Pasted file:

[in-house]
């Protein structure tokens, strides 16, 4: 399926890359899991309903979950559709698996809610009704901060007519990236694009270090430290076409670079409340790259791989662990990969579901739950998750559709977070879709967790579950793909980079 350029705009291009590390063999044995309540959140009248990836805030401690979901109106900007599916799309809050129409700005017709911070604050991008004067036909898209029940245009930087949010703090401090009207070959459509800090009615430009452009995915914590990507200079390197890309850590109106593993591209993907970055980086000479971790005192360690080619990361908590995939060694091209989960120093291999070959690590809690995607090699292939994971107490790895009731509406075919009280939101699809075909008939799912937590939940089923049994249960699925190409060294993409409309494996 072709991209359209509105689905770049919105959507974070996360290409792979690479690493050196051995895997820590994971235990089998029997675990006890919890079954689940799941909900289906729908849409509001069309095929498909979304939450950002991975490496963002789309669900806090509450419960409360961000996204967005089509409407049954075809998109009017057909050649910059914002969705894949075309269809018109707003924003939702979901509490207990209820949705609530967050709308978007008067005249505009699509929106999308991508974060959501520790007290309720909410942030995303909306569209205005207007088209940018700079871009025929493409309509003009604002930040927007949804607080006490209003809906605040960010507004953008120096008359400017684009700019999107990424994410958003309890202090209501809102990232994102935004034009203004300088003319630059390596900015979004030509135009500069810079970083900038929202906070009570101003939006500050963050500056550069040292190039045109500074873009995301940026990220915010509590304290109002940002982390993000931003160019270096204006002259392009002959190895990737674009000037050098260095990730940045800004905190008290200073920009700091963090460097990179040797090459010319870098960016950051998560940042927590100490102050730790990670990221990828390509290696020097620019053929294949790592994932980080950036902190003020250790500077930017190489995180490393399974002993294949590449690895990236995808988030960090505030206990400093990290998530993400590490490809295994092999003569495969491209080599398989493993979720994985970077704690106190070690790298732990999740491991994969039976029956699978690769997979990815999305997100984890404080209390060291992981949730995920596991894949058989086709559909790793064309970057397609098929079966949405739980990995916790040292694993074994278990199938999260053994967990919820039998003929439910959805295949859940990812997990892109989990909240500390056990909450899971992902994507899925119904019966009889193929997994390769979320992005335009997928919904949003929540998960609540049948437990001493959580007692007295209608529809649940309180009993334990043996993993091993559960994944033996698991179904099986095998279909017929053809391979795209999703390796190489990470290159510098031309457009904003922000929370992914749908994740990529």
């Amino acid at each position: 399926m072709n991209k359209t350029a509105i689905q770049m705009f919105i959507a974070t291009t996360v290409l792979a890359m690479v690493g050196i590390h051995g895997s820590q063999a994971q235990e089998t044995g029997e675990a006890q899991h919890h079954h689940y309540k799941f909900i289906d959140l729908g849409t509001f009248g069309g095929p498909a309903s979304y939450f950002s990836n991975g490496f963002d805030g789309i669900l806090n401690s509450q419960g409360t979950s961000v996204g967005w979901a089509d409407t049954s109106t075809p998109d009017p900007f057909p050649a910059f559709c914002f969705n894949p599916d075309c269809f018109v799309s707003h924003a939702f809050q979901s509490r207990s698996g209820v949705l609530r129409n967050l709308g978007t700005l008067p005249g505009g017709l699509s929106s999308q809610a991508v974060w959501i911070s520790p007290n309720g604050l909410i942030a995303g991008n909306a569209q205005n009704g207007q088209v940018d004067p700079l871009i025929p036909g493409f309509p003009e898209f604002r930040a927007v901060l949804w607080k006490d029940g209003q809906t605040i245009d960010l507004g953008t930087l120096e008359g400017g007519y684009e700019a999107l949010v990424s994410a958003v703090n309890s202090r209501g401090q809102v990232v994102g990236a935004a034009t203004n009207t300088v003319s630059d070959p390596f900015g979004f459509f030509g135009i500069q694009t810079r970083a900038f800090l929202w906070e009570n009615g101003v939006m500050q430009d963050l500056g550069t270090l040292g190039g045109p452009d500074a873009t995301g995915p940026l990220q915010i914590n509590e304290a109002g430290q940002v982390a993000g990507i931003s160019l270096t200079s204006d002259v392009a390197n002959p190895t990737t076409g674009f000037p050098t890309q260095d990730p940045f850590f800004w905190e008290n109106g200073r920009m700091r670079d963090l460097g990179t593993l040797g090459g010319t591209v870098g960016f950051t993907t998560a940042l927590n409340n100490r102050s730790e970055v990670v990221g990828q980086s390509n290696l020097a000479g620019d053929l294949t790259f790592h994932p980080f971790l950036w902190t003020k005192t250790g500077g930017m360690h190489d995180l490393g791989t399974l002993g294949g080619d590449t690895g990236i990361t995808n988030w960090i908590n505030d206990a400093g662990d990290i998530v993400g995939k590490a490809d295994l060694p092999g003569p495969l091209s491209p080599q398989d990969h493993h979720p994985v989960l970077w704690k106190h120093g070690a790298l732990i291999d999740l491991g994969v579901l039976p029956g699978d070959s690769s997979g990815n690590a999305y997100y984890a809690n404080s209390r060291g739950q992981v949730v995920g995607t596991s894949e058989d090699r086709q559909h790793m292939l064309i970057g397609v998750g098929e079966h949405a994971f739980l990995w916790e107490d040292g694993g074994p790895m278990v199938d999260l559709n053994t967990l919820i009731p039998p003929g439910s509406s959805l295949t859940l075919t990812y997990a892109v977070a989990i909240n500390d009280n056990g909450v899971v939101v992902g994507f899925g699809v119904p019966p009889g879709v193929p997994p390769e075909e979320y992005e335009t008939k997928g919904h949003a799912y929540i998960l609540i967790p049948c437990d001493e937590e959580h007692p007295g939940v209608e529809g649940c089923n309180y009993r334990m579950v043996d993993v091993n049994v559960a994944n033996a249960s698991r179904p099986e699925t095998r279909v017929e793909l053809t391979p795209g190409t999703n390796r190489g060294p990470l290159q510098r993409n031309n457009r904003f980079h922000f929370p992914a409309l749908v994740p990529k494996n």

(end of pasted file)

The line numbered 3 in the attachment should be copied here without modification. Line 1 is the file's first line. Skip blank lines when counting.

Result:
């Amino acid at each position: 399926m072709n991209k359209t350029a509105i689905q770049m705009f919105i959507a974070t291009t996360v290409l792979a890359m690479v690493g050196i590390h051995g895997s820590q063999a994971q235990e089998t044995g029997e675990a006890q899991h919890h079954h689940y309540k799941f909900i289906d959140l729908g849409t509001f009248g069309g095929p498909a309903s979304y939450f950002s990836n991975g490496f963002d805030g789309i669900l806090n401690s509450q419960g409360t979950s961000v996204g967005w979901a089509d409407t049954s109106t075809p998109d009017p900007f057909p050649a910059f559709c914002f969705n894949p599916d075309c269809f018109v799309s707003h924003a939702f809050q979901s509490r207990s698996g209820v949705l609530r129409n967050l709308g978007t700005l008067p005249g505009g017709l699509s929106s999308q809610a991508v974060w959501i911070s520790p007290n309720g604050l909410i942030a995303g991008n909306a569209q205005n009704g207007q088209v940018d004067p700079l871009i025929p036909g493409f309509p003009e898209f604002r930040a927007v901060l949804w607080k006490d029940g209003q809906t605040i245009d960010l507004g953008t930087l120096e008359g400017g007519y684009e700019a999107l949010v990424s994410a958003v703090n309890s202090r209501g401090q809102v990232v994102g990236a935004a034009t203004n009207t300088v003319s630059d070959p390596f900015g979004f459509f030509g135009i500069q694009t810079r970083a900038f800090l929202w906070e009570n009615g101003v939006m500050q430009d963050l500056g550069t270090l040292g190039g045109p452009d500074a873009t995301g995915p940026l990220q915010i914590n509590e304290a109002g430290q940002v982390a993000g990507i931003s160019l270096t200079s204006d002259v392009a390197n002959p190895t990737t076409g674009f000037p050098t890309q260095d990730p940045f850590f800004w905190e008290n109106g200073r920009m700091r670079d963090l460097g990179t593993l040797g090459g010319t591209v870098g960016f950051t993907t998560a940042l927590n409340n100490r102050s730790e970055v990670v990221g990828q980086s390509n290696l020097a000479g620019d053929l294949t790259f790592h994932p980080f971790l950036w902190t003020k005192t250790g500077g930017m360690h190489d995180l490393g791989t399974l002993g294949g080619d590449t690895g990236i990361t995808n988030w960090i908590n505030d206990a400093g662990d990290i998530v993400g995939k590490a490809d295994l060694p092999g003569p495969l091209s491209p080599q398989d990969h493993h979720p994985v989960l970077w704690k106190h120093g070690a790298l732990i291999d999740l491991g994969v579901l039976p029956g699978d070959s690769s997979g990815n690590a999305y997100y984890a809690n404080s209390r060291g739950q992981v949730v995920g995607t596991s894949e058989d090699r086709q559909h790793m292939l064309i970057g397609v998750g098929e079966h949405a994971f739980l990995w916790e107490d040292g694993g074994p790895m278990v199938d999260l559709n053994t967990l919820i009731p039998p003929g439910s509406s959805l295949t859940l075919t990812y997990a892109v977070a989990i909240n500390d009280n056990g909450v899971v939101v992902g994507f899925g699809v119904p019966p009889g879709v193929p997994p390769e075909e979320y992005e335009t008939k997928g919904h949003a799912y929540i998960l609540i967790p049948c437990d001493e937590e959580h007692p007295g939940v209608e529809g649940c089923n309180y009993r334990m579950v043996d993993v091993n049994v559960a994944n033996a249960s698991r179904p099986e699925t095998r279909v017929e793909l053809t391979p795209g190409t999703n390796r190489g060294p990470l290159q510098r993409n031309n457009r904003f980079h922000f929370p992914a409309l749908v994740p990529k494996n």